Online project management can translate into major savings. By using Bidcom.com's online service, Swinerton & Walberg Builders cut the turnaround time on change-order completion by more than half, says Charlie Kuffner, senior vice president of the San Francisco-based construction management company.
Still, even the construction industry's biggest Internet supporters say it will take time for widespread adoption of online tools.
"It's not going to happen overnight," says Joe Montgomery, president of Purchase Pro's AEC Connect Group. "Large contractors do business with small suppliers and small subcontractors that aren't as technologically sophisticated or ready. It will take some time for these types of companies to buy in to those solutions."
Wiring the Toolbelt Set
By Greg Dalton
Anyone who has remodelled a home or built a new one almost certainly has horror stories about how difficult it is to get the kitchen cabinets, countertops and dishwasher all to arrive at the right time and place.
If the cabinets don't show up on schedule, the countertop can't be installed and the painter can't tickle the trim and so on. One missing part can send a ripple of delay through the entire project.
Venture capitalists smell opportunity in that misery, and several just poured $US160 million into three firms trying to improve the supply chain in the building industry, one of the biggest and most technologically backward areas of the economy. Most recently, NetClerk, which facilitates applications for building permits via the Web, got $10 million from H&Q Venture Associates, Adobe Ventures and Wheatley Partners.
The biggest chunk of money went to BuildNet, which is trying to link suppliers, builders and subcontractors over the Internet. It received $104 million from a group of investors including John Hancock Global Technology Fund, J & W Seligman and Bessemer Trust. That's a big pile of money for an industry that venture capitalists have until now ignored.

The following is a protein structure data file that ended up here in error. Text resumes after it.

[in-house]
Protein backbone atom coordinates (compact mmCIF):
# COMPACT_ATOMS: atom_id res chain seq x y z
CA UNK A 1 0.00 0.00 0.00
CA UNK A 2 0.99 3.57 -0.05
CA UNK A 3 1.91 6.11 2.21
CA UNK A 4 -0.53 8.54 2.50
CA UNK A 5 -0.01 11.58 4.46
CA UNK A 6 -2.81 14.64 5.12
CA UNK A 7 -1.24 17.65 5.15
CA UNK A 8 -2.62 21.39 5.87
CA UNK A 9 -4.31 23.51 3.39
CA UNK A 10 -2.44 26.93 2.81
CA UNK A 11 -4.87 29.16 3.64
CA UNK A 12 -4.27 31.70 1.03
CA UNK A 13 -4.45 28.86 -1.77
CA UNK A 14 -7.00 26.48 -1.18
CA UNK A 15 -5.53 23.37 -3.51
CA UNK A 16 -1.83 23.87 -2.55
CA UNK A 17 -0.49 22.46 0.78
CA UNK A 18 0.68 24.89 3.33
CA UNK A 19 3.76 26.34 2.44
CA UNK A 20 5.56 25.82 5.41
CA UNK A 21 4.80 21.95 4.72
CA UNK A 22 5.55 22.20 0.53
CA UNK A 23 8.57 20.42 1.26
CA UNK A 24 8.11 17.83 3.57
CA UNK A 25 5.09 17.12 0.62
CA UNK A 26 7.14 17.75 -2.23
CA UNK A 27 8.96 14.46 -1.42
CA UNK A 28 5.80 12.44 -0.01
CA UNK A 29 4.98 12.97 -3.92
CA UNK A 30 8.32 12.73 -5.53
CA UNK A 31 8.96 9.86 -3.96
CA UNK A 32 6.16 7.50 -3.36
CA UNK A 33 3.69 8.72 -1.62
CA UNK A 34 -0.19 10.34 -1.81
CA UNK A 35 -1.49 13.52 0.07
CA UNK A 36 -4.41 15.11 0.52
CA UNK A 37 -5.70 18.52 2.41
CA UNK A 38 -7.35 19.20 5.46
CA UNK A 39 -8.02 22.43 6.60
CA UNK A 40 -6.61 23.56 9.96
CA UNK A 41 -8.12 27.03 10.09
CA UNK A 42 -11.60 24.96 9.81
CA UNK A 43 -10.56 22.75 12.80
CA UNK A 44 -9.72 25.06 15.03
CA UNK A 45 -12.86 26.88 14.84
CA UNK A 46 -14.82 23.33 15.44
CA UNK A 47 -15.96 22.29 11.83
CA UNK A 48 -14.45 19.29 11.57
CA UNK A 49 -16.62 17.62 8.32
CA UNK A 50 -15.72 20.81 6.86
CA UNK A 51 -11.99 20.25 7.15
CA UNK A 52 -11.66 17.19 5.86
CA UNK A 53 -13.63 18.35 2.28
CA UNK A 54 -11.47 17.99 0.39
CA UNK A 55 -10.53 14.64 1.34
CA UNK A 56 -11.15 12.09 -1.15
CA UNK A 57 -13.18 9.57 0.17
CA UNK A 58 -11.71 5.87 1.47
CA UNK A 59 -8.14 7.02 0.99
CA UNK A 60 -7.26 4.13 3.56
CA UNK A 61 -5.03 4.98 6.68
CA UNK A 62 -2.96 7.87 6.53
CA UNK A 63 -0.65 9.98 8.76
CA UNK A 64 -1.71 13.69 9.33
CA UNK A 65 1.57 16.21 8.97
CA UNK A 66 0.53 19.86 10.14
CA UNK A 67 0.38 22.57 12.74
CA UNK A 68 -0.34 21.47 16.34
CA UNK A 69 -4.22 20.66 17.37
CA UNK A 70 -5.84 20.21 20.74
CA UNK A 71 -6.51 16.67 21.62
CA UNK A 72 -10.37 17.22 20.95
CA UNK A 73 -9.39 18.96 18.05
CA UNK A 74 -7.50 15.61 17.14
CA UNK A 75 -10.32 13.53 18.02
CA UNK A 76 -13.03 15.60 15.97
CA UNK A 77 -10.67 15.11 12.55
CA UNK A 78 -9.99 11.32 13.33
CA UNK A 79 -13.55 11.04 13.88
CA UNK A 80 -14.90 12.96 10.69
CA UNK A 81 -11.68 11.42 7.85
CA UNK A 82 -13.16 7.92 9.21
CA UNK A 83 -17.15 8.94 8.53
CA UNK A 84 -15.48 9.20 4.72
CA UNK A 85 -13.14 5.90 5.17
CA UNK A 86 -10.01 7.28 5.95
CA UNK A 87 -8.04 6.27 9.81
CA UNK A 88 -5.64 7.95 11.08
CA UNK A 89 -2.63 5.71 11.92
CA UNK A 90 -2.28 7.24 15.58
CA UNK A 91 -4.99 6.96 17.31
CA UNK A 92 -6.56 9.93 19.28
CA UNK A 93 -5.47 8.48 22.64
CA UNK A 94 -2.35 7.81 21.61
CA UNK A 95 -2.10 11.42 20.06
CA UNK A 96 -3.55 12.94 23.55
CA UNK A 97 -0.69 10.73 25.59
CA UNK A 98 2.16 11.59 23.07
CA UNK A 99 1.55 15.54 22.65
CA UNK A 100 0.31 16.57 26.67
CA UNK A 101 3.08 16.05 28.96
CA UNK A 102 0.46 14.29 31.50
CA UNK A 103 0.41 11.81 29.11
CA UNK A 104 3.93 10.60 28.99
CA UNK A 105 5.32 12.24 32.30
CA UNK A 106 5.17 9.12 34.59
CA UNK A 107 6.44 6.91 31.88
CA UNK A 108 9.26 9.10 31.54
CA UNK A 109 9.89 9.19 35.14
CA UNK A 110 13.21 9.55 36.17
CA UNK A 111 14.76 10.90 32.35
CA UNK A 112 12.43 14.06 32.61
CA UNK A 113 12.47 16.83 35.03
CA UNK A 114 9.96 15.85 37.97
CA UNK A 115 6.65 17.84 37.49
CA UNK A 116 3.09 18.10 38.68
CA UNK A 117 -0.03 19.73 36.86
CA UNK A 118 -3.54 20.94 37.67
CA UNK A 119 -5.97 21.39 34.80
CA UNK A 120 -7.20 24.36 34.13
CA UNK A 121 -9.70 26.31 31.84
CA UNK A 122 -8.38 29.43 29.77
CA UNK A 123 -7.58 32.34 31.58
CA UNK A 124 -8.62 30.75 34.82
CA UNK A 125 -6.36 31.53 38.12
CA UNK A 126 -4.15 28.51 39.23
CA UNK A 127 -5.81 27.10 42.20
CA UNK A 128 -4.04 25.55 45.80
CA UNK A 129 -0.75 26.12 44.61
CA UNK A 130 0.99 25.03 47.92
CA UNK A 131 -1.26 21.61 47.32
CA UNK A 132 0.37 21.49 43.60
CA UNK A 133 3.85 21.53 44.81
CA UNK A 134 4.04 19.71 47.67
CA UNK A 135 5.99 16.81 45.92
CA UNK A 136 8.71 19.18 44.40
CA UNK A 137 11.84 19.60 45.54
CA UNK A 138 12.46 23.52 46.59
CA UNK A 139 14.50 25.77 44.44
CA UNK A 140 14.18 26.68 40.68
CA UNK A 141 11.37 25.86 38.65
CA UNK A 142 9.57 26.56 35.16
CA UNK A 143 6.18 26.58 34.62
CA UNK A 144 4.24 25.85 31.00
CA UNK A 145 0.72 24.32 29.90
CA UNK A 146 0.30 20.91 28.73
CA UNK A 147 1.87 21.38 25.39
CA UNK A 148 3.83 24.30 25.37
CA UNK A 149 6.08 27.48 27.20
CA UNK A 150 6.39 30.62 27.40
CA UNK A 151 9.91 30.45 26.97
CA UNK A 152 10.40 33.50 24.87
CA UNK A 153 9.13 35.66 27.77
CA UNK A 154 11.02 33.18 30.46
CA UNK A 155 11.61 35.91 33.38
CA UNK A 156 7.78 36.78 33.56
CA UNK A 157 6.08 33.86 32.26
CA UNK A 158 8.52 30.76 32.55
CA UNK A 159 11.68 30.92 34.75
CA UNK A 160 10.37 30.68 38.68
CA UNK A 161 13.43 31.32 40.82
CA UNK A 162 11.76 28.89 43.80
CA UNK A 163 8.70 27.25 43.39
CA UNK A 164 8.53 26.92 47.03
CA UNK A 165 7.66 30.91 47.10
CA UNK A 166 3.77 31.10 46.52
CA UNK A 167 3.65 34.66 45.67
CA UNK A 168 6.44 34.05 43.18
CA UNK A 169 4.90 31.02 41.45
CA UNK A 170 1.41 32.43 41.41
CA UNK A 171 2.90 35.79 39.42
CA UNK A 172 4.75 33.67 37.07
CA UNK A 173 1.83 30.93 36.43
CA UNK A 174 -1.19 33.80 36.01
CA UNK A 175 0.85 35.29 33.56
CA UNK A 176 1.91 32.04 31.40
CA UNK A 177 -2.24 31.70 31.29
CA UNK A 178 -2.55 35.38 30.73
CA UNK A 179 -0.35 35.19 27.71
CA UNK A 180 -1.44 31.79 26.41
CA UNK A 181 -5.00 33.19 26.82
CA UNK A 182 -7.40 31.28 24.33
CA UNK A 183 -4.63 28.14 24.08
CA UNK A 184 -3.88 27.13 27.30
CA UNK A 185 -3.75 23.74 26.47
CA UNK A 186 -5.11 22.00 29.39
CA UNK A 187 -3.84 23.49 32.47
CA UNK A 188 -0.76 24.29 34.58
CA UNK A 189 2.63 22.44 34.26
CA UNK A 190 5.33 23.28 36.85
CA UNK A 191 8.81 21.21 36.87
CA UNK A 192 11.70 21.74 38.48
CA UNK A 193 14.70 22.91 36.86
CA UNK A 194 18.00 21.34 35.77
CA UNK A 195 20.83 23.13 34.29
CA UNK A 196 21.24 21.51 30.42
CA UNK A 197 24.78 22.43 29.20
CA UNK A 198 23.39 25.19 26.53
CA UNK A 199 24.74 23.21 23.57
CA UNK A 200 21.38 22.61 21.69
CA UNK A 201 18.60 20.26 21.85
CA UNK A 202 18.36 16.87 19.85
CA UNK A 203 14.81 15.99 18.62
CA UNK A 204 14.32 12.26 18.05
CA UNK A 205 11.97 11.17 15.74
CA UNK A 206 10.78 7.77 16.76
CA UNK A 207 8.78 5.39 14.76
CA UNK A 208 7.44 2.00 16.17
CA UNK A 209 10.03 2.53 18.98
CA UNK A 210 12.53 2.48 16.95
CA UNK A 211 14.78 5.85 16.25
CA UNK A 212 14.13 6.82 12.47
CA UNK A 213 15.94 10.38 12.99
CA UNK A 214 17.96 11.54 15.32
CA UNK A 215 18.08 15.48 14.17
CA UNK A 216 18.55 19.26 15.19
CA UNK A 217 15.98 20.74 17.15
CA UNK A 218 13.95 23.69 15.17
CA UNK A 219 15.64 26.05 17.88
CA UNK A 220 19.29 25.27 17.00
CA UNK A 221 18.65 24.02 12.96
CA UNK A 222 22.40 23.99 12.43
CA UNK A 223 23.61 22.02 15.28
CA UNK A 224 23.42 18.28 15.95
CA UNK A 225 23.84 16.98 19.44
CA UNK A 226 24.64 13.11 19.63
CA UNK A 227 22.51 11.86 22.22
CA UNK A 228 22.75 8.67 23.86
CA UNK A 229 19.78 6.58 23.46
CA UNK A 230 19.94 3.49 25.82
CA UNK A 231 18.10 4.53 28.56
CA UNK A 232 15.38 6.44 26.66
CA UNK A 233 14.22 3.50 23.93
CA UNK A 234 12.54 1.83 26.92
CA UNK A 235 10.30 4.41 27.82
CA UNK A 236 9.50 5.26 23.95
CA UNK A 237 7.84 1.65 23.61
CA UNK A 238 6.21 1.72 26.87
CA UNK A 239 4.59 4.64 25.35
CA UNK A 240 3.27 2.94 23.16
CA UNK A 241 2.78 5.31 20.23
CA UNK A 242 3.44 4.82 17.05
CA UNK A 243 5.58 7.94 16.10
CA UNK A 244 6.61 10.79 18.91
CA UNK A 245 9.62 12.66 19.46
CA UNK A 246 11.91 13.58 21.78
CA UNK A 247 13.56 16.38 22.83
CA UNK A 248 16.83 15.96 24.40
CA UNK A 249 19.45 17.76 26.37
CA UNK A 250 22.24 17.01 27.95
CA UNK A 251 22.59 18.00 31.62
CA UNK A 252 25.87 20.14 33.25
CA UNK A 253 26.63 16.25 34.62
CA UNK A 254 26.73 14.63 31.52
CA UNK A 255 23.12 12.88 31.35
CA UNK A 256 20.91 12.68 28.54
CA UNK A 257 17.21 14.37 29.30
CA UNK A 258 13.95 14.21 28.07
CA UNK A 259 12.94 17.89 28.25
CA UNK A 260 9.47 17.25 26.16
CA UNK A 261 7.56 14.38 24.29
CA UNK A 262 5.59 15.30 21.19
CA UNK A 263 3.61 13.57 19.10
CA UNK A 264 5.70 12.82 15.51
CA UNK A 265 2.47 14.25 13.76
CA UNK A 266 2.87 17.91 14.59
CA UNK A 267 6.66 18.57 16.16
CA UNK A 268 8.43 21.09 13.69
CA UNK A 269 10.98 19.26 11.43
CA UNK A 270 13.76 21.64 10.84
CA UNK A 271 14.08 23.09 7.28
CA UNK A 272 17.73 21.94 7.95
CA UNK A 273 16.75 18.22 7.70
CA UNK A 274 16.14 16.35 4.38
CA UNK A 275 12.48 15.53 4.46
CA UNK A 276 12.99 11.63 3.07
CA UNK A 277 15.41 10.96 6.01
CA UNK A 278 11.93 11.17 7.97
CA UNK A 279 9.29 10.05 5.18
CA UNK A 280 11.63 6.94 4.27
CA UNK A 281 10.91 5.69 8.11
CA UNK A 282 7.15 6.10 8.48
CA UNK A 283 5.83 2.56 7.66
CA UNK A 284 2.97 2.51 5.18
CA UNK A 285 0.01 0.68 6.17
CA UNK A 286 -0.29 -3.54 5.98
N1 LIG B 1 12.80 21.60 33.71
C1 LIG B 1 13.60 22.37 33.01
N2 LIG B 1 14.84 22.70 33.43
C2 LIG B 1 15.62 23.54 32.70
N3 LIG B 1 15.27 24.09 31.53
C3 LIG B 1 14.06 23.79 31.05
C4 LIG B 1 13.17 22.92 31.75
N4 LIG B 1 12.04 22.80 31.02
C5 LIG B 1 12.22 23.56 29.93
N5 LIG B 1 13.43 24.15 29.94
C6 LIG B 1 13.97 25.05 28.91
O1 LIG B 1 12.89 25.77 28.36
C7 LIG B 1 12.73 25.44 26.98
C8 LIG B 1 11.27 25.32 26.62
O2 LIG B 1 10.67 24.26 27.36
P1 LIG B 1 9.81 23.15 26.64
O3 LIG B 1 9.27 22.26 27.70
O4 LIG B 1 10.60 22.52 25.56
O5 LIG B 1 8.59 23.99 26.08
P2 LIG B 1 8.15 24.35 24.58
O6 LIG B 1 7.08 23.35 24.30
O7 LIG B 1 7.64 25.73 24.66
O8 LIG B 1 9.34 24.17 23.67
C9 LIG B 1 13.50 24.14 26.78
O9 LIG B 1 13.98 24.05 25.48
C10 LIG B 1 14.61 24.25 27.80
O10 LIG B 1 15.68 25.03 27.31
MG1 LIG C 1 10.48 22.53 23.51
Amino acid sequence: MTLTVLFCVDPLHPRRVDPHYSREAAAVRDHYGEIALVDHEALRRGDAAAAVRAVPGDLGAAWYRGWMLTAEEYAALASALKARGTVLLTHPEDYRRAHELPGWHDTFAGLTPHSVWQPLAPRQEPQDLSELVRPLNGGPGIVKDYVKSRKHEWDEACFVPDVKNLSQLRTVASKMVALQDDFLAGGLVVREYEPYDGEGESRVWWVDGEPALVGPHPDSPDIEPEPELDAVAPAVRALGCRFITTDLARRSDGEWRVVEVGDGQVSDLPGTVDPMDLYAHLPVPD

BuildNet CEO Nathan Morton says building a home can be an inefficient endeavor because the parties involved don't share information well, causing all sorts of missteps and delays.
He sees all the players synchronised through the Internet so they can march in step toward completing each project. While the sheetrock is being finished, for example, the paint would be delivered, and a few days later the painters would show up to do their thing. In addition to reducing the number of discussions between contractors and homeowners, Morton says using the Net to coordinate home building could result in considerable savings.
"There could be 35 per cent of a cost of a house that is waste," he says. "Will that all come back to consumers? Probably not." But some of it will, and the rest will translate into increased earnings for the building companies, which typically have margins of 1 per cent to 3 per cent.
A similar effort is under way in commercial real estate, where Bidcom is creating a portal designed to help contractors manage all aspects of their construction projects. Bidcom last month received $46 million in venture funding from Internet Capital Group, Oracle, Deutsche Bank and General Electric's real estate division.
The building industry is "a real eclectic mix of people", says Bidcom CEO Daryl Magana, and the Internet provides them with a way to interact through a central medium that is accessible to even your local plumber.
Will that alter the way buildings get built? One indicator will be whether it cuts into the industry's time-honored reliance on relationships to determine who gets what business. Magana believes it will. "The nature of the industry will change," he says. "In a marketplace model you begin to reach out to suppliers you never heard of."
The Net also will visit additional changes on the construction industry. Ron Ross, CEO of Cameron Ashley, a $1.1 billion wholesaler of construction supplies, contends the Internet will accelerate consolidation. The 1000 wholesalers in the construction industry, he says, sell an average of $10 million a year. Many of those firms will not be able to make the investment required to take advantage of the Internet and will be eaten by larger firms.
"It takes millions to play in this arena," Ross says of business-to-business e-commerce. Consequently, he says construction wholesalers that now produce $1 billion a year in revenue may leverage the Internet to make acquisitions and boost annual sales to $10 billion. He foresees an industry shakeout that will mirror those of the food and pharmaceutical industries.
That consolidation may happen at the upper levels of the supply chain, and the Internet will likely make inroads in some areas of project management, but the construction industry is stubbornly local and sceptics doubt it will see the top-to-bottom coordination pitched by BuildNet and Bidcom.
As Ross admits, "It will probably take a long time for our industry to adopt [the Internet]."